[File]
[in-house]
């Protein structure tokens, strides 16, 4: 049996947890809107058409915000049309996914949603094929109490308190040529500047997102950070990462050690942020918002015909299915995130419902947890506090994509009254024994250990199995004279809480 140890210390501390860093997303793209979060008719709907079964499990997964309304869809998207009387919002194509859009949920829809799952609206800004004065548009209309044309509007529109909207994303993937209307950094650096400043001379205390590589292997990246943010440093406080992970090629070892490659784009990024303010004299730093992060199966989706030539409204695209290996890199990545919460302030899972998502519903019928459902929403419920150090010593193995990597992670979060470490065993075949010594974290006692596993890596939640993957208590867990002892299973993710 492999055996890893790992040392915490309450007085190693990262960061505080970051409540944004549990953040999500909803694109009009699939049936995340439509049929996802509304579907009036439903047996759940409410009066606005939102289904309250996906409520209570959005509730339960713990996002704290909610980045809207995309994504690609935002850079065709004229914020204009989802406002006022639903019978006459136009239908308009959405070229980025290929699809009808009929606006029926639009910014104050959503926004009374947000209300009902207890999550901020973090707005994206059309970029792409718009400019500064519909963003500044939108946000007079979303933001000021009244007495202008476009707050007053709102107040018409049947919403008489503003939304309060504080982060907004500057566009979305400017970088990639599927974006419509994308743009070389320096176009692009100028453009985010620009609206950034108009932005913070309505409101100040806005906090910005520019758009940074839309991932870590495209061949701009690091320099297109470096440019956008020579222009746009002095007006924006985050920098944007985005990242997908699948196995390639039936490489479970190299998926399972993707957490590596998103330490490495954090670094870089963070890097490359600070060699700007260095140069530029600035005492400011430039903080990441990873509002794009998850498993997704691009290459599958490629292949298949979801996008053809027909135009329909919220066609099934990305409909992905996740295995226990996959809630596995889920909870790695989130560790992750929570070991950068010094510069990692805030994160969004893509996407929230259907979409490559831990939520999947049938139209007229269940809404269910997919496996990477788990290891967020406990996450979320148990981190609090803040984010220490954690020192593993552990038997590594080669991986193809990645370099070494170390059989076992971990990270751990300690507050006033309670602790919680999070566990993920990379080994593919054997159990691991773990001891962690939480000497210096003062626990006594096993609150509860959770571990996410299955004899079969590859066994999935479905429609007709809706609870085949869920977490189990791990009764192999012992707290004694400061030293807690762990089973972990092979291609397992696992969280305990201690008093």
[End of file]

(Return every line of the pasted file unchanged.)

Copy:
[in-house]
């Protein structure tokens, strides 16, 4: 049996947890809107058409915000049309996914949603094929109490308190040529500047997102950070990462050690942020918002015909299915995130419902947890506090994509009254024994250990199995004279809480 140890210390501390860093997303793209979060008719709907079964499990997964309304869809998207009387919002194509859009949920829809799952609206800004004065548009209309044309509007529109909207994303993937209307950094650096400043001379205390590589292997990246943010440093406080992970090629070892490659784009990024303010004299730093992060199966989706030539409204695209290996890199990545919460302030899972998502519903019928459902929403419920150090010593193995990597992670979060470490065993075949010594974290006692596993890596939640993957208590867990002892299973993710 492999055996890893790992040392915490309450007085190693990262960061505080970051409540944004549990953040999500909803694109009009699939049936995340439509049929996802509304579907009036439903047996759940409410009066606005939102289904309250996906409520209570959005509730339960713990996002704290909610980045809207995309994504690609935002850079065709004229914020204009989802406002006022639903019978006459136009239908308009959405070229980025290929699809009808009929606006029926639009910014104050959503926004009374947000209300009902207890999550901020973090707005994206059309970029792409718009400019500064519909963003500044939108946000007079979303933001000021009244007495202008476009707050007053709102107040018409049947919403008489503003939304309060504080982060907004500057566009979305400017970088990639599927974006419509994308743009070389320096176009692009100028453009985010620009609206950034108009932005913070309505409101100040806005906090910005520019758009940074839309991932870590495209061949701009690091320099297109470096440019956008020579222009746009002095007006924006985050920098944007985005990242997908699948196995390639039936490489479970190299998926399972993707957490590596998103330490490495954090670094870089963070890097490359600070060699700007260095140069530029600035005492400011430039903080990441990873509002794009998850498993997704691009290459599958490629292949298949979801996008053809027909135009329909919220066609099934990305409909992905996740295995226990996959809630596995889920909870790695989130560790992750929570070991950068010094510069990692805030994160969004893509996407929230259907979409490559831990939520999947049938139209007229269940809404269910997919496996990477788990290891967020406990996450979320148990981190609090803040984010220490954690020192593993552990038997590594080669991986193809990645370099070494170390059989076992971990990270751990300690507050006033309670602790919680999070566990993920990379080994593919054997159990691991773990001891962690939480000497210096003062626990006594096993609150509860959770571990996410299955004899079969590859066994999935479905429609007709809706609870085949869920977490189990791990009764192999012992707290004694400061030293807690762990089973972990092979291609397992696992969280305990201690008093």